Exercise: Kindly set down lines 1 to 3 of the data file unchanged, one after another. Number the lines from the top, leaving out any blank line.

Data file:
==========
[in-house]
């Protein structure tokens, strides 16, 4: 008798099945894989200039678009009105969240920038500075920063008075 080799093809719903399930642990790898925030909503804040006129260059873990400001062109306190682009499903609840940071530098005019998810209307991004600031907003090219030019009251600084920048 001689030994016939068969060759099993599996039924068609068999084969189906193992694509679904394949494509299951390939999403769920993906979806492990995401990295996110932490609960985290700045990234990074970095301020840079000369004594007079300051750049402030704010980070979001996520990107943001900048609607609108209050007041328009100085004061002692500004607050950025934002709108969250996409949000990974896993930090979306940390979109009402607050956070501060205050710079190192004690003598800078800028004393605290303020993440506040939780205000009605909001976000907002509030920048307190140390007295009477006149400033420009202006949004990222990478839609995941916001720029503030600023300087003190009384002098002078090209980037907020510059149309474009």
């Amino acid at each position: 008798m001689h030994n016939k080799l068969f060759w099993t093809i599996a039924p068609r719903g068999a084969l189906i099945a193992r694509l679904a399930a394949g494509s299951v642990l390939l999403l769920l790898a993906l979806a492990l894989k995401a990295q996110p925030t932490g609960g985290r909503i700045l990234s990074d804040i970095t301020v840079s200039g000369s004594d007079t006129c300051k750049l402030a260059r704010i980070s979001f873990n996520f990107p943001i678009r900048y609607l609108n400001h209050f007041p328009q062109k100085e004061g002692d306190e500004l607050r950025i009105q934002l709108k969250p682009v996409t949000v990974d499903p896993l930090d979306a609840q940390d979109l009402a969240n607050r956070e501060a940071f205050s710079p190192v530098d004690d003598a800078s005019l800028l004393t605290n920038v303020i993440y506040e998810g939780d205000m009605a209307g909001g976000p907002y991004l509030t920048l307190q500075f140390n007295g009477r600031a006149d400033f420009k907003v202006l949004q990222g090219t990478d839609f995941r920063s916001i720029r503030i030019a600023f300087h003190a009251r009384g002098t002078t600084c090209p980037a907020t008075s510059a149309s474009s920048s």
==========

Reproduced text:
[in-house]
């Protein structure tokens, strides 16, 4: 008798099945894989200039678009009105969240920038500075920063008075 080799093809719903399930642990790898925030909503804040006129260059873990400001062109306190682009499903609840940071530098005019998810209307991004600031907003090219030019009251600084920048 001689030994016939068969060759099993599996039924068609068999084969189906193992694509679904394949494509299951390939999403769920993906979806492990995401990295996110932490609960985290700045990234990074970095301020840079000369004594007079300051750049402030704010980070979001996520990107943001900048609607609108209050007041328009100085004061002692500004607050950025934002709108969250996409949000990974896993930090979306940390979109009402607050956070501060205050710079190192004690003598800078800028004393605290303020993440506040939780205000009605909001976000907002509030920048307190140390007295009477006149400033420009202006949004990222990478839609995941916001720029503030600023300087003190009384002098002078090209980037907020510059149309474009």
């Amino acid at each position: 008798m001689h030994n016939k080799l068969f060759w099993t093809i599996a039924p068609r719903g068999a084969l189906i099945a193992r694509l679904a399930a394949g494509s299951v642990l390939l999403l769920l790898a993906l979806a492990l894989k995401a990295q996110p925030t932490g609960g985290r909503i700045l990234s990074d804040i970095t301020v840079s200039g000369s004594d007079t006129c300051k750049l402030a260059r704010i980070s979001f873990n996520f990107p943001i678009r900048y609607l609108n400001h209050f007041p328009q062109k100085e004061g002692d306190e500004l607050r950025i009105q934002l709108k969250p682009v996409t949000v990974d499903p896993l930090d979306a609840q940390d979109l009402a969240n607050r956070e501060a940071f205050s710079p190192v530098d004690d003598a800078s005019l800028l004393t605290n920038v303020i993440y506040e998810g939780d205000m009605a209307g909001g976000p907002y991004l509030t920048l307190q500075f140390n007295g009477r600031a006149d400033f420009k907003v202006l949004q990222g090219t990478d839609f995941r920063s916001i720029r503030i030019a600023f300087h003190a009251r009384g002098t002078t600084c090209p980037a907020t008075s510059a149309s474009s920048s």